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Rewiring #2: Drillin', Cuttin' & Dust Everywhere

Blog entry by Dan Lyke posted 07-30-2014 05:54 PM 4428 reads 0 times favorited 7 comments Add to Favorites Watch
« Part 1: Subpanel blues Part 2 of Rewiring series Part 3: Finished and Signed Off! »

So: Template, made of two pieces of ¾” plywood: One has squares cut out for the two sizes of boxes (1 gang and 2 gang), one holds it the appropriate distance off the floor, and is on the outside so that it goes over baseboards.

Run around the house, measuring to where we think we’ll miss a stud. Draw the appropriate box on the wall. Bash a hole in the middle of it with a big screwdriver. Take the Sawzall™ with the diamond edged masonry blade, carefully cut out a hole (the house is plaster over button board, a lot harder than drywall). Holes all over the house, including a few that’ll need a touch of patching.

And, of course, some of those walls are thinner than the blade, which meant I bent a couple of blades when I banged them into the other side…

For the existing boxes, we actually cut them out of the wall, which left a bigger hole than we’d like, but mostly worked.

For interior holes, we drilled down through the new receptacle holes. Dinged up the wall a bit, but that way we could be sure we were hitting the wall.

For the holes around the exterior walls, I went into the crawlspace with a ¾” auger bit on an extension, measured from the corner of the house, drilled up, pushed wire up, Charlene grabbed it, and we went around the house.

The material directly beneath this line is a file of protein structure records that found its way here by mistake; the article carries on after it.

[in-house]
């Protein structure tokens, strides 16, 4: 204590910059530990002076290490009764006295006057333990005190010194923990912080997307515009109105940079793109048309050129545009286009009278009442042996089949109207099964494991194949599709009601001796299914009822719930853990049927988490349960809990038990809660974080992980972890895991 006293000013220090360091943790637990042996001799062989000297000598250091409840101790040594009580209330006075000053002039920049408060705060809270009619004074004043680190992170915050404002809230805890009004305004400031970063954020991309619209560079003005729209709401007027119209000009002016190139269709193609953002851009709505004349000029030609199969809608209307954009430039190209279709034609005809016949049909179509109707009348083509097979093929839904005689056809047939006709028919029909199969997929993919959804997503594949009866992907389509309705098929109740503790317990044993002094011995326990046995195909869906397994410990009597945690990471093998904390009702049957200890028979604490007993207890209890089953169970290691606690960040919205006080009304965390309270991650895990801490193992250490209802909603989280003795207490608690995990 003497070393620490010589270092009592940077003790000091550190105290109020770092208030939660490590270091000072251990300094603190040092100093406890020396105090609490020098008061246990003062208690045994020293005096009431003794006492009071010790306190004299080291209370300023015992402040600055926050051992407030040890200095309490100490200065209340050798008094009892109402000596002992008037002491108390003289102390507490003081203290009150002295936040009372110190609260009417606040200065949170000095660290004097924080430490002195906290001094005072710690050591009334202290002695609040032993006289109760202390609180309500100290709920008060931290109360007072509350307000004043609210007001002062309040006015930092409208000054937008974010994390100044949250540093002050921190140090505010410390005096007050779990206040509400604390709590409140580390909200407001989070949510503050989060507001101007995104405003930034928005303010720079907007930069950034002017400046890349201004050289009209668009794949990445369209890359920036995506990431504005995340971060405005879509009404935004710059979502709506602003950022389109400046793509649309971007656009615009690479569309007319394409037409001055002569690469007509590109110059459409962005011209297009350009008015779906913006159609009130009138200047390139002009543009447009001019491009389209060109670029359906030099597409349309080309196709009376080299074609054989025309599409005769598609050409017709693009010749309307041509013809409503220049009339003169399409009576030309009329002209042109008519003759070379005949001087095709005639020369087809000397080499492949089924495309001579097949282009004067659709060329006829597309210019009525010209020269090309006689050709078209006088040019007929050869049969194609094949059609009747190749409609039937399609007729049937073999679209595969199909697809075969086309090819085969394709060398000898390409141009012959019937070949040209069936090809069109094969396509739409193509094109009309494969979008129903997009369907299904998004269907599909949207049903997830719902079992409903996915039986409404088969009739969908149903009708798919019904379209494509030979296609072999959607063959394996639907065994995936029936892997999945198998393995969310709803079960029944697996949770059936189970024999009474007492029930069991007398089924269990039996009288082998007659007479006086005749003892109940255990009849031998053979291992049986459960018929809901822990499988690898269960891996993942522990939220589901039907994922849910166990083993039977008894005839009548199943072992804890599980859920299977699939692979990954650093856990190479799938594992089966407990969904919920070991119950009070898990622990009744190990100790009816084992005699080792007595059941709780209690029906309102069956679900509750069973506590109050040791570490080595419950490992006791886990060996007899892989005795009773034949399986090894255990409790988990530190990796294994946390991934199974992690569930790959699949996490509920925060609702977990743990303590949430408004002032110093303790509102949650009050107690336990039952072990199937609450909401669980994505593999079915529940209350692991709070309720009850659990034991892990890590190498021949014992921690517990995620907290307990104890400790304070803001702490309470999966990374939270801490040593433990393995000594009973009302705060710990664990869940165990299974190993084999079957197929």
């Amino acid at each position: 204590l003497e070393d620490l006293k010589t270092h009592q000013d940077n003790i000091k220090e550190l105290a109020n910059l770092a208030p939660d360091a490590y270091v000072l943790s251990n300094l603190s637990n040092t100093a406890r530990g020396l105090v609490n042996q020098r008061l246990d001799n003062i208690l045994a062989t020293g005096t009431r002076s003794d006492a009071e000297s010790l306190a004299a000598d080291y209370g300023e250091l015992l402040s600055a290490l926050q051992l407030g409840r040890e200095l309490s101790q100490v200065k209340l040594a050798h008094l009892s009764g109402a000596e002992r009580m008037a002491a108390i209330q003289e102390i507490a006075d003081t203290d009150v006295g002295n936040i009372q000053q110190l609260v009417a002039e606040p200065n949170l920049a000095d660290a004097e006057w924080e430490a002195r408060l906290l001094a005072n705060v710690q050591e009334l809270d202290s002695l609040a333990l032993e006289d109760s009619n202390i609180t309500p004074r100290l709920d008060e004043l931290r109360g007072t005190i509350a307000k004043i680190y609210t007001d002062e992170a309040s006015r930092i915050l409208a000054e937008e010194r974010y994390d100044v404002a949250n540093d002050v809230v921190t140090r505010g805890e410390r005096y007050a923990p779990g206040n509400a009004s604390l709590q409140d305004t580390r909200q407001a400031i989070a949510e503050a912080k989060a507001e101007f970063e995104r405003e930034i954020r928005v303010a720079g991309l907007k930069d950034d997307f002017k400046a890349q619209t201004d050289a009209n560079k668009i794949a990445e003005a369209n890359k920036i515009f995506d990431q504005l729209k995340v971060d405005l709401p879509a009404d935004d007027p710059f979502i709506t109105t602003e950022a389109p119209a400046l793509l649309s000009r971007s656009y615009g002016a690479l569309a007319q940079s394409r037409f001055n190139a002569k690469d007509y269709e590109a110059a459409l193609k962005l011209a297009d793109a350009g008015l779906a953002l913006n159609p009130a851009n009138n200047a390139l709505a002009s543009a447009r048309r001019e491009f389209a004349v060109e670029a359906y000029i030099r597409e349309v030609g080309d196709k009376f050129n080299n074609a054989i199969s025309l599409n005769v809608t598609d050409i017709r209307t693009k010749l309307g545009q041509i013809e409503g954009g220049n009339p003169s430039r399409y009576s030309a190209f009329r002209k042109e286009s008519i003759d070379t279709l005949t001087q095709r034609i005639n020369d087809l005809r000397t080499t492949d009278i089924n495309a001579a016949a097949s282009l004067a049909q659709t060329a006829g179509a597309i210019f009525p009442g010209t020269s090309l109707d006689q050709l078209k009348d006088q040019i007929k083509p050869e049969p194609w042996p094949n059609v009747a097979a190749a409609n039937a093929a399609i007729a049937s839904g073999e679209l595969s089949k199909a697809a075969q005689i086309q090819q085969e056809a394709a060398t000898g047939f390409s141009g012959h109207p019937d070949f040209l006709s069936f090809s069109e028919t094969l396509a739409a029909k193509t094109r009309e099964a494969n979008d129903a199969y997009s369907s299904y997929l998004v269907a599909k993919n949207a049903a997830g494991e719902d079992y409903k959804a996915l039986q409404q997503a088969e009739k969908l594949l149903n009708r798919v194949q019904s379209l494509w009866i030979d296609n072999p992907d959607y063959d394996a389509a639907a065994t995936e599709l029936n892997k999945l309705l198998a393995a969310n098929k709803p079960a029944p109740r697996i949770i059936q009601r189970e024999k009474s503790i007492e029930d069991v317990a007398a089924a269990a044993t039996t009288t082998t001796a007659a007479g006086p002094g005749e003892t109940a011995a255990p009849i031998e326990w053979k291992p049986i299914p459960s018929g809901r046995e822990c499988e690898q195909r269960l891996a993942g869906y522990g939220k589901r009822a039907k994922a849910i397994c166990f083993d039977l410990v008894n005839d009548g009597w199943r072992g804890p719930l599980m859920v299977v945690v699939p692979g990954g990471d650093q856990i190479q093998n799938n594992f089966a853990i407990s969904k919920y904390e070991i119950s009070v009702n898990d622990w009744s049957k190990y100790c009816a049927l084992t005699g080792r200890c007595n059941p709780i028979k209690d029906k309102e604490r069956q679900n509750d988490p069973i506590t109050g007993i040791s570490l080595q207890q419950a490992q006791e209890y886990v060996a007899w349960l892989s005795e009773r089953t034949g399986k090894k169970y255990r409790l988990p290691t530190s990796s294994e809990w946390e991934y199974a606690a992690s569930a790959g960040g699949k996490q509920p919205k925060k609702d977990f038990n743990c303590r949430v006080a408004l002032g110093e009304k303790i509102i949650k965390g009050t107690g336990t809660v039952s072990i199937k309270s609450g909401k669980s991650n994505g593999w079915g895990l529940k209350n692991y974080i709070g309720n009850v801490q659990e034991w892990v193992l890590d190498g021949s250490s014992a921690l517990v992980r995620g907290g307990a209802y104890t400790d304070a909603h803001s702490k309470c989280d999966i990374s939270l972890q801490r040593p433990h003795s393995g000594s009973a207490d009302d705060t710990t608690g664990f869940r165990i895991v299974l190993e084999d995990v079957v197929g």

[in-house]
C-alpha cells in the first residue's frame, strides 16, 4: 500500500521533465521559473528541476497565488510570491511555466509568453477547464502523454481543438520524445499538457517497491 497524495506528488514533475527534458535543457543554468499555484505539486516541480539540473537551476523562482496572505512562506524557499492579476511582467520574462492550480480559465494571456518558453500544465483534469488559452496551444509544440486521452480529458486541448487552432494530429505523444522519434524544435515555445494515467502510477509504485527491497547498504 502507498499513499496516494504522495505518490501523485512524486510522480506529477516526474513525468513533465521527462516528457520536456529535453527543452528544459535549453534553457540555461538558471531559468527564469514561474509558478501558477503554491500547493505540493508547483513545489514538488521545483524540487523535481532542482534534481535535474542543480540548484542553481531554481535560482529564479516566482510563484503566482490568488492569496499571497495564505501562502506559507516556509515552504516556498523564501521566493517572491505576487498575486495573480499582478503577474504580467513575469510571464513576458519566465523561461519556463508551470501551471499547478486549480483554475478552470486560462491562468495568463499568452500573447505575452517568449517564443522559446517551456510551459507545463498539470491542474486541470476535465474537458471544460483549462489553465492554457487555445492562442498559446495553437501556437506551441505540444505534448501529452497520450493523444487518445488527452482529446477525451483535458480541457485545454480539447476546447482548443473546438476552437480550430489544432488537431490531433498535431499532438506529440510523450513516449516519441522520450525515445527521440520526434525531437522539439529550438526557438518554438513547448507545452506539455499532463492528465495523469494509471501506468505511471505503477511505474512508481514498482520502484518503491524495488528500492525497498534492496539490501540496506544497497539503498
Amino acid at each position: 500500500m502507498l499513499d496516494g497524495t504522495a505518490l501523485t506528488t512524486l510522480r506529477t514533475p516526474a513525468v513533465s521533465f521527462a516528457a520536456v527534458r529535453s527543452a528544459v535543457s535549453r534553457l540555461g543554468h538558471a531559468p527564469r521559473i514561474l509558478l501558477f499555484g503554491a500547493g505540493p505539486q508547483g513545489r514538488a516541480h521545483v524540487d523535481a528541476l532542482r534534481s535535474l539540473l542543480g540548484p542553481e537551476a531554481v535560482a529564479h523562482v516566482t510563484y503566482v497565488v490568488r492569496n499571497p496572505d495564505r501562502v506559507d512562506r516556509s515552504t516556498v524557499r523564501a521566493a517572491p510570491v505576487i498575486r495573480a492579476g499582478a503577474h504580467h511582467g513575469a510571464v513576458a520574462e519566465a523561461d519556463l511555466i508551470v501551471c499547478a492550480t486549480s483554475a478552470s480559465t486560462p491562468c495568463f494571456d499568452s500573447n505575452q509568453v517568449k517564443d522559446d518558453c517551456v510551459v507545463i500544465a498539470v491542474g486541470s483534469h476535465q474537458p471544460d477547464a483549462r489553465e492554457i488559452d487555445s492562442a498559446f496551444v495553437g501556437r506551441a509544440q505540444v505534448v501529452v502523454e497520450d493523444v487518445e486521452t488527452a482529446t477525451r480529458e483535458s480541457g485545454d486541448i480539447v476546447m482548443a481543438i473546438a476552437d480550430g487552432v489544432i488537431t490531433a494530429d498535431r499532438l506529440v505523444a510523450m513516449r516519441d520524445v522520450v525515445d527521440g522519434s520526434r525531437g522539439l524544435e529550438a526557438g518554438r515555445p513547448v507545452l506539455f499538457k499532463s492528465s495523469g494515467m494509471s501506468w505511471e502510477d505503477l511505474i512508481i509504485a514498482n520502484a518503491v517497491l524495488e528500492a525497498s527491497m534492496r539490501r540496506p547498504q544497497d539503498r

Sunday afternoon we were able to flip the breakers back on and had power to the house. I still need to go under the house, put up 1×4 runner boards for the runs orthogonal to the floor joists (even though it’s in difficult to access space, my read of code is that I have to do all runs of #12 wire on a backer, lest someone try to hang clothes on it).

So, a few things left to do:

  1. Wire in the wired smoke & CO detectors, and the warning strobes. Because we’re doing so much work, city decided we should bring all the electrical up to modern code, and that includes wired sensors. Even though you still have to replace the batteries in them every year, and even though you should replace them every 10 years, and even though there are modern detectors with 10 year batteries. Go figure.
  2. Flip kitchen and bath sockets. I went with ground pin up, for all the ground pin up reasons, but we decided that the tide is too big to hold back and so went ground pin down on these new ones. We should be consistent.
  3. Double check the lighting stuff we already did, and amend the permit for all the places we did other things (ie: we ran two extra lights, we probably need to put motion and light sensors on one set of exterior lights).
  4. Staple the stuff in the crawlspace (obviously).
  5. Cover up the access hole we cut for the runs from the new panel to the crawlspace.

-- Dan Lyke, Petaluma California, http://www.flutterby.net/



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